Posts tagged “OS”.

Quote of the week: goodbye, desktop

April 23rd, 2010

“Back in 1998, Apple killed the floppy drive with one fell swoop. Killing the PC desktop won’t be as quick and easy, but Apple will do it over time. It started with the iPhone, and in a few years we won’t even remember the Finder.”

- Sachin’s Posterous, in a very thought-provoking post. I often wonder what OS X+1 will look like. Not OS X 10.7 or 10.8, but after the tens are done. What does the next-generation, non-OS X-based operating system look like?

[Via Sir Kendal.]

Getting Einstein running on your Mac

February 8th, 2010

Now that Paul Guyot’s Einstein, the Newton emulator for Mac and Windows, is available for Snow Leopard, users with up-to-date Macs can play around with the Newton OS.

This seemed like the perfect time to give Einstein a spin on my new iMac.

First, I downloaded the latest Einstein app from Google Code, plus the Users Manual. The Users Manual is handy because it gives instructions on how to grab a ROM image of your OS 2.x Newton device. In my case, I’m grabbing my eMate’s ROM with a package of file called Lantern DDK (thanks to Macintosh Garden).

Lantern DDK gives you ROMs from an eMate and an MP2000, along with a few other pieces of debugging software.

Einstein setup screen

Einstein has you pick which Newton device you want to emulate, and point it toward a viable ROM image. Then you pick how much RAM you want the thing to have, native or full-screen resolution (warning: full screen is a bear), and how to run the screen and sound.

Eintein booting

After a few minutes of booting, Einstein pops up with a Newton screen showing that it’s working fine.

Einstein setup

From there, the pseudo eMate runs through the name, address, and time setup process. What’s nice about Einstein is that it grabbed my Address Book information automatically.

Then you get a simple Notes interface. And that’s about it, at least from what I saw, so it could be that the ROM only has certain features from the eMate. But it’s a fun little project to get running on your Mac. Note, though, that Einstein also has a Windows version.

[Thanks to Riccordo Mori for the inspiration to give it a try, and NewtonTalk for the link.]

Using your Newton with Linux

June 24th, 2009


Here at Newton Poetry, there is One Supreme Operating system, and therefore most posts relate to the Newton interacting with the Mac environment.

I realize, however, that there are other operating systems out there. And, while I’m not a user, I respect that Newton fans can be Windows and Linux users. With Windows, there are tons of tips and how-tos on how to make connections and upload packages and whatnot. Sadly, we don’t hear as much from the Linux side.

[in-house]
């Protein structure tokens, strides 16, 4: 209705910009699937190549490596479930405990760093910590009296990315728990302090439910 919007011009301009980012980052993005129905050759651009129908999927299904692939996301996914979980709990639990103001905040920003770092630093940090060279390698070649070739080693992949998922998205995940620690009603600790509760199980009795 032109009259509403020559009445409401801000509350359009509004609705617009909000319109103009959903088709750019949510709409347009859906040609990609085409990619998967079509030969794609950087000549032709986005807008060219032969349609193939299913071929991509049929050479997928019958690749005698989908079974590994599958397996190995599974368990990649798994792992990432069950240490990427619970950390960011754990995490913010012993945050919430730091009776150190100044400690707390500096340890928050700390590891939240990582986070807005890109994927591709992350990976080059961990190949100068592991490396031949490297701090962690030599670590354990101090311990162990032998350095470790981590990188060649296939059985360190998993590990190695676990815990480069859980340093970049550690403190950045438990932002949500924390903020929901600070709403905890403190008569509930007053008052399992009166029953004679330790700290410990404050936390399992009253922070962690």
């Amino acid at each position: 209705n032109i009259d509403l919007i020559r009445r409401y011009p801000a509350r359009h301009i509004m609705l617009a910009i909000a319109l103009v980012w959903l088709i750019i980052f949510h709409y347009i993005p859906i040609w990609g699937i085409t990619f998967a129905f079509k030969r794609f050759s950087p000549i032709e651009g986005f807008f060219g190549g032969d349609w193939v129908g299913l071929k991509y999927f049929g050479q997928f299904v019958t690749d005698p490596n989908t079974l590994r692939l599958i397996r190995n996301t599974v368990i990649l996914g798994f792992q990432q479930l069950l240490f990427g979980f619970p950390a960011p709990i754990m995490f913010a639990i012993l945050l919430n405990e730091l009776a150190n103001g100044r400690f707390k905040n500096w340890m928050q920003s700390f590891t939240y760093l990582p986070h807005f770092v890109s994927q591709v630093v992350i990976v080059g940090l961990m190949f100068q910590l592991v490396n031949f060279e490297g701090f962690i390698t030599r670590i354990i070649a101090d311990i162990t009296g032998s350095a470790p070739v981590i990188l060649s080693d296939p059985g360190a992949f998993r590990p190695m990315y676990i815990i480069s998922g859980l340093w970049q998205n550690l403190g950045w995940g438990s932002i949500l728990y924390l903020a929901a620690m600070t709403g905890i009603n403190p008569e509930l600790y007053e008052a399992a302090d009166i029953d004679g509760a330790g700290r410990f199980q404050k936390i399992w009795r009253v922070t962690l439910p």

Let’s put our operating system differences aside and help Newton users be better Newton users, shall we?

To start, I found the Newton and Linux mini-HOWTO, a site filled with questions and answers (like “How to upload a Newton package to Linux” and “Which Linux software is available”).

Some of the info seems to be dated. For instance, the author talks about Windows-emulating WINE to be a project slated in the future tense. Plus a few of the links are dead. But the basics are all there.

To get connected, there’s Newtonlink.  There are a few more Linux applications for the Newton over at TuxMobil.

Then again, you can always replace Linux on your PDA with the Newton OS. I’m just sayin’.

Any Linux users out there that have successfully paired their Ubuntu with a MessagePad or eMate? Let me know in the comments.

Get handy Newton info with NewtTest

June 1st, 2009


After installing a new battery pack in my Newton eMate 300, I wondered about the pack’s abilities: how long did it take to charge? How could I find its exact charge capacity? How long would it take to discharge?

Thankfully, I found a super-useful application (thanks to Tony Kan) to find all this out: Frank Gruendel’s NewtTest.

NewtTest is an all-in-one information source for any Newton ever created, from the OMP to the MessagePad 2100. As Frank says:

NewtTest will only show tests that make sense on the particular machine it is running on (you won’t, for example, find the backlight test on an OMP). Hence it will look different on different Newton models.

Once you install NewtTest on your Newton, you have access to tons of great tidbits of data. From the most detailed, like the above screenshot under “System Info,” to a “Backlight” feature that simply lets you turn your backlight-capable Newton on or off.


For my own use, the “Battery” section showed my eMate’s capacity, temperature, and voltage. It also recognized the type of battery pack I installed as an Apple NiMH rechargeable pack. Gruendel’s attention to detail here is impressive, and much-appreciated.


Another benefit is the “Clock” feature. If you’ve ever had to reset your Newton’s clock (on OS 1.x models) or calendar date (on any Newton), you know how frustrating it is.

NewtTest makes it simple by letting you pick the year first (above) and then worry about the date. Since my eMate was constantly running out of juice, I spent a lot of wasted time resetting the date by scrolling through the months and years (usually starting with 1997). NewtTest’s “Clock” feature becomes a big time saver.

Other “Test Types” in NewtTest, like testing the sounds on your Newton (cuckoo!) and calibrating the digitizer, are so helpful I wonder how I’ve lived without them.

For instance, my eMate’s screen shows a few faded or missing pixels on the right-hand side of the screen. With NewtTest’s “LCD Display” test, I can show a fully black screen, or a series of horizontal lines. It turns out that my eMate has a vertical line of faded pixels running the entire length of the screen. That’s not good news, but it’s worth knowing.